DONAL O'GRADY: Forward thinking proves key

SARSFIELDS are county champions for the second time in three seasons because they had a bit more scoring potential up front than Glen Rovers.

The Glen men needed more of a return from their inside line inparticular to be in with a chance of winning this one; in a game that could be described as a tame affair, however, two good points fromTadhg Óg Murphy as the gamedrew to a close dragged Sars over the line.

However, the crucial score came from Sars’ excellent defender Conor O’Sullivan in the 11th minute. He struck a free from his own half-back line which dropped into the Glen net past hapless ‘keeper Cathal Hickey.

It gave Sars that little cushion all through the first half and helped them keep their noses in front to half-time.

Sars’ hurling in the first half was also a little crisper around the field and they dominated midfield with busy displays from Daniel Kearney and Daniel Roche, though the Glen’s Dean Brosnan made some good runs from the middle of the field.

Gavin O’Loughlin, named in the corner but operating in thehalf-forward line, scored three good points from play and this ability to score points which eventuallydecided the issue.

AT no stage did either goalkeeper have any real saves to makeyesterday. Alan Kennedy, the Sars goalkeeper and captain, was smart and alert around his goal area and he was fronted by a very tightdefence.

Sars’ corner-backs Darren Kenneally and the aforementioned Conor O’Sullivan were excellent all through but particularly in the second half.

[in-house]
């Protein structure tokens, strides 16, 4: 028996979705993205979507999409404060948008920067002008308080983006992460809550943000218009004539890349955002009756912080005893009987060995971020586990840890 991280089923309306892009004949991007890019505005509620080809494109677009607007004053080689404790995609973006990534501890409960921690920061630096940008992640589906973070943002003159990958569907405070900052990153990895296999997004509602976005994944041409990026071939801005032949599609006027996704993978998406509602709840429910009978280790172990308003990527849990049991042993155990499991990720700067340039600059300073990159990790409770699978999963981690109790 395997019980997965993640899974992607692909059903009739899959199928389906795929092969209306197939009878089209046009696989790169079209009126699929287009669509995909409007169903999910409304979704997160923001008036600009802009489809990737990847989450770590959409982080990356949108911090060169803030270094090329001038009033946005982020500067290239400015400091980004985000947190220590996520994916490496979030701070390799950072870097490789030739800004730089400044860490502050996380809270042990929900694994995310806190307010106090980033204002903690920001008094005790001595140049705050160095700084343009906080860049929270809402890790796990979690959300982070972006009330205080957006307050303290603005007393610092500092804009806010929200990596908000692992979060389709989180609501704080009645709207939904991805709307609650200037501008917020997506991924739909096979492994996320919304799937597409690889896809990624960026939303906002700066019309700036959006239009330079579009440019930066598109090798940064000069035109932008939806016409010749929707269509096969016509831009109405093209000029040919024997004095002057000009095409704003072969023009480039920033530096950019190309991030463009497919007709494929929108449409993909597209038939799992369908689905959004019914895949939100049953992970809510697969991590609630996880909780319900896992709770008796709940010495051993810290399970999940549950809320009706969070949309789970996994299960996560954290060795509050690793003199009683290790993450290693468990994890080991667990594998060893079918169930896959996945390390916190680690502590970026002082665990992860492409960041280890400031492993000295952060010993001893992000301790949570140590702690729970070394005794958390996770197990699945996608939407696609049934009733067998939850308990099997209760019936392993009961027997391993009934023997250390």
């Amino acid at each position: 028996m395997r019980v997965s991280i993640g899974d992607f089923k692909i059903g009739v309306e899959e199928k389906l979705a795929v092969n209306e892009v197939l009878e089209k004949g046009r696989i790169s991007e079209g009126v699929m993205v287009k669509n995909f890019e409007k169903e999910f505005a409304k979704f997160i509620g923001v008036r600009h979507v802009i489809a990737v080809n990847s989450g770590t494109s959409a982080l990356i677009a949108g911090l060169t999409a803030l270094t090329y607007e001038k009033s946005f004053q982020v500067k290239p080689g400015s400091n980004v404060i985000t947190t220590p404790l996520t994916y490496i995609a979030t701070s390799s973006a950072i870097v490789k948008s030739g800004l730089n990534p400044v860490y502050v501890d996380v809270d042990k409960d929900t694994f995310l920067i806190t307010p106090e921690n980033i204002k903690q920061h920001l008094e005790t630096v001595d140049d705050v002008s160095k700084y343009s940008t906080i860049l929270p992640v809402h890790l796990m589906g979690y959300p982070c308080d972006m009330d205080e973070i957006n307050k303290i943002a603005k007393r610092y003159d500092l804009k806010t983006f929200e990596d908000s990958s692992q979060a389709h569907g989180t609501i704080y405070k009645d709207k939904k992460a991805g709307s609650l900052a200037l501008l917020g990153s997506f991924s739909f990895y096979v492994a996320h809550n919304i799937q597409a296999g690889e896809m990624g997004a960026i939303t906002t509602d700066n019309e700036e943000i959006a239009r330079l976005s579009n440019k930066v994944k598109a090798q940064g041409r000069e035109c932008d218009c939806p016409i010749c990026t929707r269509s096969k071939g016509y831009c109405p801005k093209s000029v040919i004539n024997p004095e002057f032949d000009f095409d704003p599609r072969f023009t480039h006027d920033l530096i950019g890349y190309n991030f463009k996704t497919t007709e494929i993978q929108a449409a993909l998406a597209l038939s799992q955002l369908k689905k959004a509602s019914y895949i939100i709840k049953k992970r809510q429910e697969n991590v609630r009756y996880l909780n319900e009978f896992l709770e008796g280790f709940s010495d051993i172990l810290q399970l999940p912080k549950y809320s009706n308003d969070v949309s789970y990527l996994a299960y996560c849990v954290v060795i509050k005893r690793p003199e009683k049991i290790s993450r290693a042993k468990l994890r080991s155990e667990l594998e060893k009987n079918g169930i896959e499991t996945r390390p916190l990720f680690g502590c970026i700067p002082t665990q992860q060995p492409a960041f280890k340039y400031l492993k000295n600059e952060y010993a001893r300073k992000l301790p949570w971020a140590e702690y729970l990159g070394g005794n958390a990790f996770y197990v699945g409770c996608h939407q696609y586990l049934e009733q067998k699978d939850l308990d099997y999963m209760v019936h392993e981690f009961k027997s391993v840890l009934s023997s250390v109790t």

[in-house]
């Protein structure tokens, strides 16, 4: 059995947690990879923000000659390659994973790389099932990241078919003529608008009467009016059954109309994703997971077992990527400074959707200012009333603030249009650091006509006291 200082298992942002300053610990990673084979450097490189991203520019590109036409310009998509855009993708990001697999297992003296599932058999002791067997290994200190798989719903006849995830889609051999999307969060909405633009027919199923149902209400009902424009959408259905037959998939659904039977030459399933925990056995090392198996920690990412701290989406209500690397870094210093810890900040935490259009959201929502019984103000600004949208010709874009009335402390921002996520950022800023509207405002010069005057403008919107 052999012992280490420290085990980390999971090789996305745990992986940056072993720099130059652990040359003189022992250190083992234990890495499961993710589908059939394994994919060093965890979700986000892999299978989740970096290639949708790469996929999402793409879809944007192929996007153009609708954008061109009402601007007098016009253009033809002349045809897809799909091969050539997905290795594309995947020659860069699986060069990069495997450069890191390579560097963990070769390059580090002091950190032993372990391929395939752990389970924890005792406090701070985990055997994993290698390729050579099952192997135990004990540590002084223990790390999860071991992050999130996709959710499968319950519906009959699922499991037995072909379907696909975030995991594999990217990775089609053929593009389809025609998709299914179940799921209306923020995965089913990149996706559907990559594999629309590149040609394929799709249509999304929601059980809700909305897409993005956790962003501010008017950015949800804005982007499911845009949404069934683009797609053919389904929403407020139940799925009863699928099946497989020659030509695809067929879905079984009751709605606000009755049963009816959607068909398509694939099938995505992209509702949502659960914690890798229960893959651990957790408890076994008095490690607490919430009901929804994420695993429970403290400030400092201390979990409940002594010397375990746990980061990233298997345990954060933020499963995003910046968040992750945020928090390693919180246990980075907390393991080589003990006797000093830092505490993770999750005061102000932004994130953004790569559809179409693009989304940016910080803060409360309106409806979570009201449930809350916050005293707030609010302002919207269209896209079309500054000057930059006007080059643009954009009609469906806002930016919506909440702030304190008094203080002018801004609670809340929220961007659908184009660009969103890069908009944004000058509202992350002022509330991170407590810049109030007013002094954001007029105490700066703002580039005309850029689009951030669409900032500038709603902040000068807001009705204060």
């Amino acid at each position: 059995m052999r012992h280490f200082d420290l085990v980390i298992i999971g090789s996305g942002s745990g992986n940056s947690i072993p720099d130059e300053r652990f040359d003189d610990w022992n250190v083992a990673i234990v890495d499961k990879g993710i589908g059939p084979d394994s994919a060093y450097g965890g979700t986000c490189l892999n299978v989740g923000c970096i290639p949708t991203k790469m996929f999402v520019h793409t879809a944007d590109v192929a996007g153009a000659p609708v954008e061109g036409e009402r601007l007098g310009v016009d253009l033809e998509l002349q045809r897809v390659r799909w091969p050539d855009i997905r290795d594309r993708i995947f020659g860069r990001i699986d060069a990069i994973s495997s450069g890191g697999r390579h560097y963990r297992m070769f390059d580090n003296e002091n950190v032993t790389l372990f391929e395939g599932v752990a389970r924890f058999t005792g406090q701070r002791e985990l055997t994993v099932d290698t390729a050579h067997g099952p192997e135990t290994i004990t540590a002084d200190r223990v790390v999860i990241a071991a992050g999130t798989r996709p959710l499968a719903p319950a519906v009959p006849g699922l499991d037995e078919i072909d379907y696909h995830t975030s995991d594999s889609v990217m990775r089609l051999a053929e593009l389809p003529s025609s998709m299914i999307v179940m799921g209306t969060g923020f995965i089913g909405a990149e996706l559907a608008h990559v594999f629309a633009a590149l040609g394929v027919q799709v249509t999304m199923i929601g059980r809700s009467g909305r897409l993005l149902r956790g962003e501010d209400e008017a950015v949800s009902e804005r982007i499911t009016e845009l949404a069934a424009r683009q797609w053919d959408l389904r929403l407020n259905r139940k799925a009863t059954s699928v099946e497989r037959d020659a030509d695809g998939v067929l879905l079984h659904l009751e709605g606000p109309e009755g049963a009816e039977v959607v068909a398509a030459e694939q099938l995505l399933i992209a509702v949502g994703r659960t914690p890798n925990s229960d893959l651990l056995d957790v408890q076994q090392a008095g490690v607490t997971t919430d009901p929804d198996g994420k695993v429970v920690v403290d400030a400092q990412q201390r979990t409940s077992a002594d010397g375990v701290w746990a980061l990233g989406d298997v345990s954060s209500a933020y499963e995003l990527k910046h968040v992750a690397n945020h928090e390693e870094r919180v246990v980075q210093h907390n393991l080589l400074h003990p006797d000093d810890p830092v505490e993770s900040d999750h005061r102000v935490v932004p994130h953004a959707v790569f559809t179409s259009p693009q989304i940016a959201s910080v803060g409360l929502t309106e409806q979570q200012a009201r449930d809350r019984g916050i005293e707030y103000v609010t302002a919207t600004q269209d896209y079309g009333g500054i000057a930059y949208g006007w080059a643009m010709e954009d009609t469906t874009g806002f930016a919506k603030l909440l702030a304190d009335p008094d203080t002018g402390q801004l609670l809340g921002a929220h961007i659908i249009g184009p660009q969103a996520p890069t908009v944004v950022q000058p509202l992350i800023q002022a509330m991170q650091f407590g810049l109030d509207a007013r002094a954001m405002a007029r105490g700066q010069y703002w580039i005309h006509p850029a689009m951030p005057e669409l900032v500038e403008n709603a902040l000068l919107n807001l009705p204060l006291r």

Joe Barry at full back was troubled early on by Patrick Horgan, the Glen’s only real danger-man, but as the second half wore on Barry gotto grips with his opponent, giving Horgan very little space.

Glen Rovers’ defence, led by the combative Graham Callinan, tied Sars up and drove the Glen forward in the 20 minutes after half-time. When the Glen led by three points it looked as if they might hold on, with Dean Brosnan and David Goggin – named at wing-forward but dropping deep into midfield – giving the Glen an advantage in this area.

Sars’ management made someastute switches, however. Theyintroduced William Kearney, who gave them impetus around themiddle and crucially, switched Tadhg Óg Murphy to corner forward, where he scored the winning points.

WHEN you look at the scoring stats from this game it came down to a battle between the free-takers, Cian McCarthy of Sars and Patrick Horgan of the Glen.

Crucially, McCarthy was unerring from placed balls, hitting over all the frees he took and a 65 in the second half.

Unfortunately for the Glen, a long-range effort from Horgan in the 57th minute tailed off to the right and wide. They needed that score in the end to make a draw of it, as Horgan was forced to go for goal from a difficult angle with the last puck of the game as the Glen were two points down. No-one in the Páirc yesterday would have quibbled with a draw but Sars would have been annoyed with themselves if they’d lost.

They hit very poor wides all through, but particularly in the first half, where they had eight wides,often as the result of poor option-taking. Going forward into theMunster club campaign, Sarsmanagement will be concerned with this stat in particular, and theirinability to create goal chances from some good possession. But all told they’ll be happy with the win, as it’s the result, rather than the display, that counts in a final.


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